Every year, PHC point-of-care staff have the opportunity to work with a mentor to develop a research proposal centered on their clinical practice through the Practice-Based Research Challenge. From there, teams go through ethics reviews, funding proposals, and conduct research. But what happens when the research is finished? This week, two groups with published findings talk about the impact their work has on future patient care in this interview series.
For this first article, Emily Zamora, Registered Dietitian and researcher talks about the results of the study she conducted alongside her team members Naomi Oh, registered dietitian, Yeji Jang, registered dietitian, and mentor Brenda Sawatzky-Girling, PhD, MHA, BASc. Their work was submitted and shared with the Canadian Foundation of Dietetic Research at the 2021 Dietitians of Canada National Conference (page 13).
Emily and her team aimed to address their hypothesis that dietitians “liberalized” diet frequently. Liberalizing a diet means that patients/residents are able to have a more individualized and varied diet that balances quality of life and health outcomes. Essentially, a diet with wiggle room.
Read the abstract for this study and learn more about this work in the interview below.
What surprised you most about your findings?
We hypothesized that dietitians liberalized diets frequently, which was not supported by our study’s findings. However, this study did demonstrate a discrepancy in the diets that non-dietitian healthcare providers and dietitians frequently order, requiring RDs to modify over half of admitting diet orders (59%).
How will your study impact patient care?
We have been actively advocating for a more liberalized diet ordering approach upon admission to ensure patients are not being put on overly restrictive therapeutic diets. Currently, we have also been exploring how to expand the role of PHC dietitians, to allow dietitians to change therapeutic diets without physician co-signature, to reduce unnecessary delays in individualized patient food service.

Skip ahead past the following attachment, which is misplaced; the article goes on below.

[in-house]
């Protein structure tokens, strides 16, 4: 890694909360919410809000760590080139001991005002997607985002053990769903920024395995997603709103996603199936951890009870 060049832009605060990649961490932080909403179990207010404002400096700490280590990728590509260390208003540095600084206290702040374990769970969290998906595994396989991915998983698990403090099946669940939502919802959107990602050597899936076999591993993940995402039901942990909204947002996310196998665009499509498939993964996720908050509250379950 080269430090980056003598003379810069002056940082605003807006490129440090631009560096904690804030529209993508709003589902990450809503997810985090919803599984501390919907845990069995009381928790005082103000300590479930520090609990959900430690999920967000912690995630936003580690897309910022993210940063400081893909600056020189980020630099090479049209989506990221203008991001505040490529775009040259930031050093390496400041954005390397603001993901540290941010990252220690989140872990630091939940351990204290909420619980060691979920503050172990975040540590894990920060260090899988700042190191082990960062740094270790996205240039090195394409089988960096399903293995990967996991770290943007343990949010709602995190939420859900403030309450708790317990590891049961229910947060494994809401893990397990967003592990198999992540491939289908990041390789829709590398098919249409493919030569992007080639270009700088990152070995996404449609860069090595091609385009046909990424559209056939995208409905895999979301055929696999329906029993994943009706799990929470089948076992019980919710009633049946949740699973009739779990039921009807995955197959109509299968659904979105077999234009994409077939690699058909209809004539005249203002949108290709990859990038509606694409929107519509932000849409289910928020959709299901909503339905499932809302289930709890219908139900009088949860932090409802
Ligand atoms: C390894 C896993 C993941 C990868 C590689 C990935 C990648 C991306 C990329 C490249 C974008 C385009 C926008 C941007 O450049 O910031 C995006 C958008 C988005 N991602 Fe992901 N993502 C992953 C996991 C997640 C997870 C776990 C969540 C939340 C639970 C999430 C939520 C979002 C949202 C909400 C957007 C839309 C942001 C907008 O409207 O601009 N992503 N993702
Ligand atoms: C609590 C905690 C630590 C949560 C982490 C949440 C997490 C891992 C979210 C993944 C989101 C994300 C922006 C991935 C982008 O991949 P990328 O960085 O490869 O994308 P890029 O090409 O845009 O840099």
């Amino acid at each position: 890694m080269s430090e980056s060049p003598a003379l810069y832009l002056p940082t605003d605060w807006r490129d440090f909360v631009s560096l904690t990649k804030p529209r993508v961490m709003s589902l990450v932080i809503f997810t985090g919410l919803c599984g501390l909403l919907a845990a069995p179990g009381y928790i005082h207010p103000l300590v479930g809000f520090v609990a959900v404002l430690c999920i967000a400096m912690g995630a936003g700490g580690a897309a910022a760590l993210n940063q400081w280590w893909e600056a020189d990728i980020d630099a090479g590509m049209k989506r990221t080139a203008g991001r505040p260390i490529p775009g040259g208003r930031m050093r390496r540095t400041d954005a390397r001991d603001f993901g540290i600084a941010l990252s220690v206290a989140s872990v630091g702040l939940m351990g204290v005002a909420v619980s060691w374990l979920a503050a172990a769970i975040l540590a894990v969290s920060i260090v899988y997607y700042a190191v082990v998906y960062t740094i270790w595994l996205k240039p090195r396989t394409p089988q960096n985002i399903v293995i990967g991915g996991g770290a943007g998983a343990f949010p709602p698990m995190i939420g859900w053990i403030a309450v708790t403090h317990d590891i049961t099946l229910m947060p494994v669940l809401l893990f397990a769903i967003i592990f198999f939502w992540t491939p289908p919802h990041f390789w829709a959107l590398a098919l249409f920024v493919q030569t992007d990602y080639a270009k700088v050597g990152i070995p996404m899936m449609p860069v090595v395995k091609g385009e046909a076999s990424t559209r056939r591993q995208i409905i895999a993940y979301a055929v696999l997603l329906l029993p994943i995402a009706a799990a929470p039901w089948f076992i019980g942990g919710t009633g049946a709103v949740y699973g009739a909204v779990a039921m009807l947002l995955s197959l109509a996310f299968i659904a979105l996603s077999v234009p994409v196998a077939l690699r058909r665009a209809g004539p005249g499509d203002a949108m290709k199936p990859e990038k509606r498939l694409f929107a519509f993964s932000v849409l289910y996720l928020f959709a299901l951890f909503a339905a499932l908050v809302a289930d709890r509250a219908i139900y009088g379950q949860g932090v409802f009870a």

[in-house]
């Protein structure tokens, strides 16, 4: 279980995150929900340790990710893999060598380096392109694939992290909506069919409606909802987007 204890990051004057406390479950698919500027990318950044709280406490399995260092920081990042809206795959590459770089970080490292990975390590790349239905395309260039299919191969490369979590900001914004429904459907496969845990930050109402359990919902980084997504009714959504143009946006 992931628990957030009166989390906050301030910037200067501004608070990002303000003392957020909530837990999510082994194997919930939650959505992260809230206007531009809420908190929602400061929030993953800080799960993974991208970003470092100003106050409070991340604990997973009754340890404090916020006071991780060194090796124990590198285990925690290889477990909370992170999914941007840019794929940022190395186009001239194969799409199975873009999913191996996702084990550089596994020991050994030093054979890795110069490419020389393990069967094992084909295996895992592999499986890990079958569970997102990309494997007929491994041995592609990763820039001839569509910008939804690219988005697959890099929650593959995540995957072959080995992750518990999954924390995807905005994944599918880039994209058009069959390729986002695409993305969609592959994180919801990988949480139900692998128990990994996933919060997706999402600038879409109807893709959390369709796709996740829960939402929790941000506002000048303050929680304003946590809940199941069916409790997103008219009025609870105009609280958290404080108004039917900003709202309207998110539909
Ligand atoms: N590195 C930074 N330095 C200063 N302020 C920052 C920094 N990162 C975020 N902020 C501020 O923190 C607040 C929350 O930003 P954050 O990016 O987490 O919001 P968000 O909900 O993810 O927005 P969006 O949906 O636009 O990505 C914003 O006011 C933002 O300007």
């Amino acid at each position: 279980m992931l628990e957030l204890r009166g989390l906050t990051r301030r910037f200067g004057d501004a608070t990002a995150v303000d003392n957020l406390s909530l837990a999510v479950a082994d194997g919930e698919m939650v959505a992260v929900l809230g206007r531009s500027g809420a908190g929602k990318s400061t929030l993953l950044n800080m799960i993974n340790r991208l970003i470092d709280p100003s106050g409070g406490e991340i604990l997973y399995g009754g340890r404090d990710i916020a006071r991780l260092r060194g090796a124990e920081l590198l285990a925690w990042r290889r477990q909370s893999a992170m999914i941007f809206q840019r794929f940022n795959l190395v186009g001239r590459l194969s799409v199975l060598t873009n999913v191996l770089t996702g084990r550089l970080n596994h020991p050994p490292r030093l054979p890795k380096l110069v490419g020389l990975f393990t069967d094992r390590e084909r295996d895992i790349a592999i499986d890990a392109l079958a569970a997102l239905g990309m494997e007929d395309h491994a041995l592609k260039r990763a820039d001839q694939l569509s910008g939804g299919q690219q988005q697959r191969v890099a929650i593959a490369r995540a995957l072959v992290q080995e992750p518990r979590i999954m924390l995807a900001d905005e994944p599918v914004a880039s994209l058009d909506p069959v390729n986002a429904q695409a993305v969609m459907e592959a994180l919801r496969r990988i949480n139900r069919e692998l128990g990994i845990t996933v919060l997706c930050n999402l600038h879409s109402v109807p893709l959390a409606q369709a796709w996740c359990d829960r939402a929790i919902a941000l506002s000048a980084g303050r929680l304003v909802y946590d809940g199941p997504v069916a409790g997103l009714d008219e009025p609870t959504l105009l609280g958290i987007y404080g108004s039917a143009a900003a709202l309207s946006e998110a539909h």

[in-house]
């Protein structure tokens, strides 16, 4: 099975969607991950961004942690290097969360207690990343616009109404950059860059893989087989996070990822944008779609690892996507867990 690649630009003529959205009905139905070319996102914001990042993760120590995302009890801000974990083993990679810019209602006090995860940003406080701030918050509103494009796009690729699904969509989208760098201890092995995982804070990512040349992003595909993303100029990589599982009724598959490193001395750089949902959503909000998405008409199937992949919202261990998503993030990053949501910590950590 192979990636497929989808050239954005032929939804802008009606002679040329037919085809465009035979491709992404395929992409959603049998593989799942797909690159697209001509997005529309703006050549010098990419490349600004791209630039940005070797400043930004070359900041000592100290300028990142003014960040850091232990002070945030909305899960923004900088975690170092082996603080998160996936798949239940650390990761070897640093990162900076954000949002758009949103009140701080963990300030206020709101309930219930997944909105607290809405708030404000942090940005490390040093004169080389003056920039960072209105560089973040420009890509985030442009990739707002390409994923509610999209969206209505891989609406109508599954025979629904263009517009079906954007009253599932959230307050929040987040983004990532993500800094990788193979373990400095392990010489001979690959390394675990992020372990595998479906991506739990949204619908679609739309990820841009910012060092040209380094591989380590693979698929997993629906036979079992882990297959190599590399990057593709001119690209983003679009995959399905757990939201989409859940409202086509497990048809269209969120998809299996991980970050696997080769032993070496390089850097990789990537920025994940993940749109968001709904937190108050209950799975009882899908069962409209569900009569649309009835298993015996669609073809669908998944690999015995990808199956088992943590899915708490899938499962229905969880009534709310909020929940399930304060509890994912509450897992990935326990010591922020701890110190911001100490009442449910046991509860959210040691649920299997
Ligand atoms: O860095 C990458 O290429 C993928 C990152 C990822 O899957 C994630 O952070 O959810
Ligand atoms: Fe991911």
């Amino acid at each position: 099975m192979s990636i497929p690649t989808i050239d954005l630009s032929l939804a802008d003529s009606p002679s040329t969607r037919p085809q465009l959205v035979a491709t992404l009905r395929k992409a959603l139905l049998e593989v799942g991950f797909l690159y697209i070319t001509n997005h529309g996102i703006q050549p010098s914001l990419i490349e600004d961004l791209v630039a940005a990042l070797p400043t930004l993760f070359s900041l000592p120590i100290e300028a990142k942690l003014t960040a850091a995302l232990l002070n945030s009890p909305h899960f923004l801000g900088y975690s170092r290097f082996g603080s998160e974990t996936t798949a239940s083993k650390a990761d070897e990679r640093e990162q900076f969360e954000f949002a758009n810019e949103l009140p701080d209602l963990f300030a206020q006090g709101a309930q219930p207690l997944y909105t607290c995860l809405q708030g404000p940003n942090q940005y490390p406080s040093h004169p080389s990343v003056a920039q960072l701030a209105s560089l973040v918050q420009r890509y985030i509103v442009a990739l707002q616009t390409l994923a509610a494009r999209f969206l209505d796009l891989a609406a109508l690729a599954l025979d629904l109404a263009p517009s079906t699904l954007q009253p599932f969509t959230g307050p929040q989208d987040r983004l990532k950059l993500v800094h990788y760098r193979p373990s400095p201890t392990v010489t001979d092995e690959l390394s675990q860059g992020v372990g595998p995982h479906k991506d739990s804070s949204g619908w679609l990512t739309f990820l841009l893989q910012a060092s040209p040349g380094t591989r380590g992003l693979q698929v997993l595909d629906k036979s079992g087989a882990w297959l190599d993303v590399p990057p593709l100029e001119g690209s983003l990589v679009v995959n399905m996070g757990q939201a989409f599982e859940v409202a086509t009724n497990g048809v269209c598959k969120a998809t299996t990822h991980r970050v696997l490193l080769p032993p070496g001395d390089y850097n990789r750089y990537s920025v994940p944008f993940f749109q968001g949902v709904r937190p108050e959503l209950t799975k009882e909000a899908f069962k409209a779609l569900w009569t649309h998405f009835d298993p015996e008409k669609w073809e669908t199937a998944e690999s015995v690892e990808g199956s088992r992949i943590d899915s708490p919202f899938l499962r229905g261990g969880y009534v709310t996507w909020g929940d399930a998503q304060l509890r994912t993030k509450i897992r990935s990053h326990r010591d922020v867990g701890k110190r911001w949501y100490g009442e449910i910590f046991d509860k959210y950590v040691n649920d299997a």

What was the most beneficial part of going through the Research Challenge program?
The Research Challenge program provided an excellent and supported start to practice-based research. This allowed us to critically think about a problem, seek an answer, and humbly acknowledge that our hypothesis was not 100% correct. This study also provided valuable insight into the therapeutic diet ordering practices of non-dietitian healthcare providers and dietitians. Lastly, going through the Research Challenge program reconfirmed how amazing and dedicated our colleagues are to improving the future of healthcare.
Do you have any advice for future applicants/presenters, and those who may be on the fence about applying?
My advice to future Research Challenge applicants (or those considering applying) is to find a small team that you know you work well with and just go for it! The Research Challenge team (especially Aggie and Wilma) are so supportive and a wealth of knowledge that will make any project seem less daunting. This type of work builds individual and team capacity and advances healthcare greatly. I strongly encourage all to participate in the Research Challenge. I found so much benefit that I am currently participating in another project this year!
There is more to come from the Research Challenge!
On June 28, 15 teams presented their projects in the hopes of securing approval and funding to carry out their research. The presentations were judged by a panel comprised of scientific and Patient and Family Partner reviewers. Stay tuned, next week there’ll be an announcement for the 2022 Research Challenge teams!
Want more information in the meantime? Checkout Professional Practice’s Research Challenge page or read this story summarizing a few of the topics chosen this year.
Think you might like to participate in the program? Applications will open again in January 2023; stay up to date on Professional Practice’s Research Challenge page for all the details of how to apply.